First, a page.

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Update info:
16 Nov 2016
Natalya Sharina
Gender : f
16 Dec 2016
Distribution date:
16 Nov 2016
UA No:

Natalya Sharina’s trial began on 2 November and if convicted, she will face up to ten years in prison. Natalya Sharina is a prisoner of conscience and must be released immediately and unconditionally.

Nataya Sharina’s trial has begun after the Moscow Prosecutor’s Office submitted her case to the Moscow Meschanskiy Court on 7 October. At the first hearing on 2 November, Natalya Sharina declared that she understood, and pleaded not guilty, to the charge of “embezzlement on an especially large scale”. For the charges of “inciting enmity or hatred with abuse of office” she said that it was unclear which of her actions violated the law.

Her lawyer further challenged the indictment by pointing out that there is no evidence in the case file that Sharina had “extremist intentions and anti-Russian sentiments”. He went on to state that the embezzlement charges were unfounded as all the contracts in question had been approved by the higher level officials. Natalya Sharina’s daughter told Amnesty International that many of her mother’s former colleagues, and Library users, came to support her at the trial. The next hearing is planned for 23 November.

The defence team hoped that the Court would send Natalya Sharina’s case back to the Prosecutor’s Office, but on 21 October 2016 the Court rejected their request and ruled that the trial will go ahead. On the same date, the Court also extended her house arrest until 28 April 2017, but allowed Natalya Sharina to have daily walks in fresh air for two hours. This is a positive step, as her daughter has said that the sentence had negatively affected her mother’s health and that she has not been allowed the access to the medical treatment she requires. Natalya Sharina has been under house arrest for a year without being allowed to leave her flat or communicate with the outside world apart from her lawyer and the close relatives she lives with.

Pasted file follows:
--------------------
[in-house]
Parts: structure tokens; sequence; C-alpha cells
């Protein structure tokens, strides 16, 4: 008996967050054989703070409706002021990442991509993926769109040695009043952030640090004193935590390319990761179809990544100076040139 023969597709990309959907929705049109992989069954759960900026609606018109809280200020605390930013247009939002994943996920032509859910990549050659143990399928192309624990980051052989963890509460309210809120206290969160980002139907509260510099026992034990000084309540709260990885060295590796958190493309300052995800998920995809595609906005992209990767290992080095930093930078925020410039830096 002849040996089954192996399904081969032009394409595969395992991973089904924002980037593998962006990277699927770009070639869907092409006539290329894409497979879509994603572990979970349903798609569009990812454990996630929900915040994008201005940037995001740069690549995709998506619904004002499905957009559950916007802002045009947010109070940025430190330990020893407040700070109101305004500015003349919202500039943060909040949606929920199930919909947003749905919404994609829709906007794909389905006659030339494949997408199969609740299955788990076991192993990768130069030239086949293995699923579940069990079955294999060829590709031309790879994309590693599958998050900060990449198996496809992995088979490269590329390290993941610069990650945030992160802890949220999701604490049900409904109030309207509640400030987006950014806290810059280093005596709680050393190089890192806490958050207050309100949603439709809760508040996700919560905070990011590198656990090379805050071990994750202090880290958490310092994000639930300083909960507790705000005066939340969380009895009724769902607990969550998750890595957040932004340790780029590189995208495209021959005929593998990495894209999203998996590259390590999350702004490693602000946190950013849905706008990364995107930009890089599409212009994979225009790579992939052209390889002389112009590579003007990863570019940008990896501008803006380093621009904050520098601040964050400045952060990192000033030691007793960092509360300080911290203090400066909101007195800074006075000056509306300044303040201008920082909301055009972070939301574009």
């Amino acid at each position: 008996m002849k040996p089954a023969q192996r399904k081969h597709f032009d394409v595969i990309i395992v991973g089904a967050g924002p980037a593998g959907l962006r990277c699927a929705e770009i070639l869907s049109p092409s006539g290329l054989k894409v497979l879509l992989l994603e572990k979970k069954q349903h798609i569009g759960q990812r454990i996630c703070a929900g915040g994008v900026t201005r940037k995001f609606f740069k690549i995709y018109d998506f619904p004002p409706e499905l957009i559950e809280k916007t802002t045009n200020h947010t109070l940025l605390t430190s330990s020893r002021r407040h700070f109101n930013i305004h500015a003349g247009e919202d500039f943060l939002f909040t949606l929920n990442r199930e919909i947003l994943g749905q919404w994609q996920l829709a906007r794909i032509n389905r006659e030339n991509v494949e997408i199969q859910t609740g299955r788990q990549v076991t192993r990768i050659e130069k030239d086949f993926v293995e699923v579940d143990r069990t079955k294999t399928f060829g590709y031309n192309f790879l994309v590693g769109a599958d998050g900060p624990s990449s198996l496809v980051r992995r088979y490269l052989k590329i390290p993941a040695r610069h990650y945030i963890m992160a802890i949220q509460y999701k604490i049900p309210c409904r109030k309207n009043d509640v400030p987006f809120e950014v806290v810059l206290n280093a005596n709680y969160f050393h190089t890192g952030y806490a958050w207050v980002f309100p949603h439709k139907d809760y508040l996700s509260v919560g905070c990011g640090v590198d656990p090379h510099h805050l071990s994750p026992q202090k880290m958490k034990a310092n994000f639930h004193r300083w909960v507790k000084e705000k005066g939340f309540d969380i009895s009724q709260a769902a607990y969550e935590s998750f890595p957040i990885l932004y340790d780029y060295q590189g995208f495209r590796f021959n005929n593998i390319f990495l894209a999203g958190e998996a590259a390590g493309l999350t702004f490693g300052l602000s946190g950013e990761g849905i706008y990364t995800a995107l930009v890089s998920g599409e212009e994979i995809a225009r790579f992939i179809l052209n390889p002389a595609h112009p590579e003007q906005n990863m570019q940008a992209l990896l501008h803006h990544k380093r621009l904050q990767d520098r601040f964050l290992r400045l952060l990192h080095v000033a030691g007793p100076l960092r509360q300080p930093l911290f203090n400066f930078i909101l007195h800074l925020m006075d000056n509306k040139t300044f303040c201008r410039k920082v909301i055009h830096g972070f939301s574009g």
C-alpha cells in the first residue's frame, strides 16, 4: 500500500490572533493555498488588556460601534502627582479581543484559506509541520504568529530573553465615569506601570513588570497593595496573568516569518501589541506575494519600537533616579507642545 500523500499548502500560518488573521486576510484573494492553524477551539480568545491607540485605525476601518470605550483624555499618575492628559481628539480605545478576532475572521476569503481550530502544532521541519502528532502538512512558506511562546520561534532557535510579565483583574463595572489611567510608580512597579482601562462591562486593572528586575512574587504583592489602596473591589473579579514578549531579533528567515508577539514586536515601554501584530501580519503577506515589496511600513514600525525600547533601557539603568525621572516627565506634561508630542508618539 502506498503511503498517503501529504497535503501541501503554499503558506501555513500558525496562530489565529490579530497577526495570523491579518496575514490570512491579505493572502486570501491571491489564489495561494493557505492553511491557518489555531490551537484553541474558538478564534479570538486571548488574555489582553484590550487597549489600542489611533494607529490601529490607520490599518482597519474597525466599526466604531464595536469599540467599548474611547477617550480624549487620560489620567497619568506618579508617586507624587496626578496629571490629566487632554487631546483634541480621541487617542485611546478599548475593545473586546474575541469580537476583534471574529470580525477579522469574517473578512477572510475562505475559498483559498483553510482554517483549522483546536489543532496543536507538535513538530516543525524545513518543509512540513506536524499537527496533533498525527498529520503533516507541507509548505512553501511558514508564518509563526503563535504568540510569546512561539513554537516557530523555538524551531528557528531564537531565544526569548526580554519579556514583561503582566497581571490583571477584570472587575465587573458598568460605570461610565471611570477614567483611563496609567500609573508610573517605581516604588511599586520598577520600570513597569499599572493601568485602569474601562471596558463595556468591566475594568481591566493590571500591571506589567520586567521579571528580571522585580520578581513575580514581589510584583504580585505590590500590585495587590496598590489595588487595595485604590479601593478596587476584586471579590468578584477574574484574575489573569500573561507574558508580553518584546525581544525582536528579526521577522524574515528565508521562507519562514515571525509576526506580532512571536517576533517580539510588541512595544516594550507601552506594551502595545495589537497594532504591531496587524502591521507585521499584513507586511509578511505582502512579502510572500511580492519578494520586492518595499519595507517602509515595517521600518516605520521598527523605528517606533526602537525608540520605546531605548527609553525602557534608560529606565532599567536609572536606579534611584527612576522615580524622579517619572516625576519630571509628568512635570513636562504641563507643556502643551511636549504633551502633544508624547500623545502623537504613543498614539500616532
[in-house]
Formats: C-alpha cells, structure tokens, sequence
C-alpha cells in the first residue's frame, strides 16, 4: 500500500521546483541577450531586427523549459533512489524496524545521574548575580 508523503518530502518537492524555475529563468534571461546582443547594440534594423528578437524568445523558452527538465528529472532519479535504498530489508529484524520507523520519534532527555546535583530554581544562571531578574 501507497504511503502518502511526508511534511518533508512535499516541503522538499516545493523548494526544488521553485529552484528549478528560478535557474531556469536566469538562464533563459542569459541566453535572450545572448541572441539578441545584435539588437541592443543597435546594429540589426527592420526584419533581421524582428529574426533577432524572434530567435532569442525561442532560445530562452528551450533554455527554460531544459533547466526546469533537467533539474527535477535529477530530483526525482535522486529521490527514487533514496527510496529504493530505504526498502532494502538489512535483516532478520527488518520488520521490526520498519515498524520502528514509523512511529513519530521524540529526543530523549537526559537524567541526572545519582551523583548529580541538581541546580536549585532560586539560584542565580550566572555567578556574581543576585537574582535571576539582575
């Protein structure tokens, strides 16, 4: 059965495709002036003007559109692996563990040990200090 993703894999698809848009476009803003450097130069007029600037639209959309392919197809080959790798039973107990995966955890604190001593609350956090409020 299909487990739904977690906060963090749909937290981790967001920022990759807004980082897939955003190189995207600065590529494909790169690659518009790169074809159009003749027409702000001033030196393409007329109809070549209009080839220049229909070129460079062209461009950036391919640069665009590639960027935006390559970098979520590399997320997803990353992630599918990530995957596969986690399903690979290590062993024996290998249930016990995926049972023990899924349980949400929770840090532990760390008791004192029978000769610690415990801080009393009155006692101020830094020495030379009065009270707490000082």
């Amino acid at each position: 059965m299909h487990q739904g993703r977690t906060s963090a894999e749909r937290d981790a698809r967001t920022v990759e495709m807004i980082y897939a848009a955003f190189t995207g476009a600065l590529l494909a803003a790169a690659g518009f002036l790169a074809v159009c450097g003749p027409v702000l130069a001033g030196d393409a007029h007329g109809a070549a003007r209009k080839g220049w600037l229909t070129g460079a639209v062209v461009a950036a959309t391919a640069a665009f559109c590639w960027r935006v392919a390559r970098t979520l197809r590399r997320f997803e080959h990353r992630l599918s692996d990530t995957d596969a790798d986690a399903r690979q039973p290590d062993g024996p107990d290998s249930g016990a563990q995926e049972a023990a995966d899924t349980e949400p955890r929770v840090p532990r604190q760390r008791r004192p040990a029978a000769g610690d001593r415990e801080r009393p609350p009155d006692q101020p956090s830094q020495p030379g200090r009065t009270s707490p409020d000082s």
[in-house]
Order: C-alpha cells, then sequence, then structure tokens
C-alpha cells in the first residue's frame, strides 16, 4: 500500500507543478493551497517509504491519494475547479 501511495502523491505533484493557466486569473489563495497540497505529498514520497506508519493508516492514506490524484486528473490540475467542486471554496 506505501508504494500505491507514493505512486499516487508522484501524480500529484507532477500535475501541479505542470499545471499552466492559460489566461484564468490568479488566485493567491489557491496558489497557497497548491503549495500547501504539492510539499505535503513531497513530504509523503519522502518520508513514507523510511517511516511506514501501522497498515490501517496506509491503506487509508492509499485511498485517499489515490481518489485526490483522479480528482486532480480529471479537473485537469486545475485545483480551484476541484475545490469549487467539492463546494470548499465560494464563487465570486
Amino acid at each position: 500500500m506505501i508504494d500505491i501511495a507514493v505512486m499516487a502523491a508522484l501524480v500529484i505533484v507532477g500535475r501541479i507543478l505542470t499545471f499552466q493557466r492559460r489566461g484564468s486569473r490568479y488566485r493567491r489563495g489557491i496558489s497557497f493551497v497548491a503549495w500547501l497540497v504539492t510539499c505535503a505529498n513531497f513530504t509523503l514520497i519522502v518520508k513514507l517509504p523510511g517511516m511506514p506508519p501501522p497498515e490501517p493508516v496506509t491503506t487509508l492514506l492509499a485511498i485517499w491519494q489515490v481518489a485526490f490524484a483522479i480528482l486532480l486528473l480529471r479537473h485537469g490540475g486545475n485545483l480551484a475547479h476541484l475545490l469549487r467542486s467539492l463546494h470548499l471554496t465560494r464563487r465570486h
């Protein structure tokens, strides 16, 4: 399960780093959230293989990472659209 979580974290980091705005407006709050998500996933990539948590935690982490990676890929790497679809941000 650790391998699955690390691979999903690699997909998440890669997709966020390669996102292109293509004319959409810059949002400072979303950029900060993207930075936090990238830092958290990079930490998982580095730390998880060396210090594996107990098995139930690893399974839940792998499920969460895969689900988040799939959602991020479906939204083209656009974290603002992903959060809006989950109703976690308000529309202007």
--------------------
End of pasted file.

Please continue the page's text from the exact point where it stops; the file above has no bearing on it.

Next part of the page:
Natalya Sharina has been working as a librarian since 1981 after having graduated from the faculty of philology of the Far East State University in Vladivostok. In 1986 she and her family moved to Moscow where she continued her work in various libraries. In 2006 she was appointed as the Director of the state-run Library of Ukrainian Literature in Moscow. She is charged with “inciting enmity or hatred with abuse of office” (Article 282, part 2(b) of the Russian Criminal Code– carrying punishment of up to five years in jail) and “embezzlement on an especially large scale” (Article 160, part 4 – punishment of up to ten years in jail).

The criminal case against Natalya Sharina was initiated in October 2015 following a complaint by a former employee of the library who had been dismissed in 2010. Natalya Sharina was initially charged under anti-extremism legislation for allegedly distributing printed materials with “anti-Russian and anti-Russian state propaganda” after the investigators allegedly found works by Ukrainian nationalist Dmitry Korchinsky in a pile of books that had not yet been indexed or made available to borrowers. Natalya Sharina denied these belonged to the library and claims they had been secretly planted there by some law enforcement officials. On 30 October 2015 she was put under house arrest.